If you’ve ever been to a national park, you may have found it confusing to navigate. Trails seem to split off and recombine at random, and those vast expanses of natural wonder aren’t exactly dotted with cell towers and wifi hotspots to help you figure things out. Now, it seems Google wants to tackle the problem.
In a series of updates coming this month, the company aims to make Maps usable for navigating national parks. Between improvements to trail routing, highlights for attractions and sights, and that oh-so-essential internet-free mapping, Google Maps may soon be genuinely useful in a national park pinch.
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The first major update called out in Google’s blog post about the updates is highlights for “attractions” within national parks. Iconic locations within the parks — Google uses Old Faithful in Yellowstone as an example — will be marked on Maps just like any business. Photos, reviews, all the information you’ve come to expect from Maps.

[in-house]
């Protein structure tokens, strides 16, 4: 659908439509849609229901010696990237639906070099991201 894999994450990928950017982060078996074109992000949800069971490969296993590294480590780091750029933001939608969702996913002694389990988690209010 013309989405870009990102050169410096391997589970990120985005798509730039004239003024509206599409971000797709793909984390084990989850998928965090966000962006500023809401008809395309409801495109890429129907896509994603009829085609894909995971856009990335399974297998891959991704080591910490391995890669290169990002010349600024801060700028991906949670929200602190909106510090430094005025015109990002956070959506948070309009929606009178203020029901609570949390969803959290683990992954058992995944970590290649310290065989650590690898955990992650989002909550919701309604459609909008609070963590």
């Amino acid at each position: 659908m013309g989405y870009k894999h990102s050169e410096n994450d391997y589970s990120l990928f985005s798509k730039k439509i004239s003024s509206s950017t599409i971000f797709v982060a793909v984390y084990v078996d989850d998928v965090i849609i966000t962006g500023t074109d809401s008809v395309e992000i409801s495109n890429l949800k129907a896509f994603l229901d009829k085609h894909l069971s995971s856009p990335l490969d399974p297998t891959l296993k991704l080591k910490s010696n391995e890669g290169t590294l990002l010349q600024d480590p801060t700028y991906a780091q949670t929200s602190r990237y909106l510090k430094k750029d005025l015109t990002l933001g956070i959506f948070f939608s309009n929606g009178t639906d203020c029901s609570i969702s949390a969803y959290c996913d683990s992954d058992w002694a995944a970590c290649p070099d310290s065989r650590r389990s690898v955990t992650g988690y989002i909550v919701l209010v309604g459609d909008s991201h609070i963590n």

Trails, too, are getting an upgrade. Rather than a search resulting in a single pin placed dead-center of the trail, Maps users will soon see the full length of their path; where it comes from, and where it goes. This will be massively helpful to anyone trying to get to those attractions — or just make it home to the car. Directions within those trails, too, will be made more precise and useful.
Finally, the big one: Offline maps. By downloading locations in advance, Maps users will be able to navigate through parks with limited cell service. National parks are famously untouched by modernity, which is great until you need your phone to tell you where the nearest bathroom is. Now, it can.
These few updates should make Maps much more functional for all your wilderness exploration and overland adventuring. Just, make sure you still take the time to pay attention to the park itself — that’s the whole reason you’re there.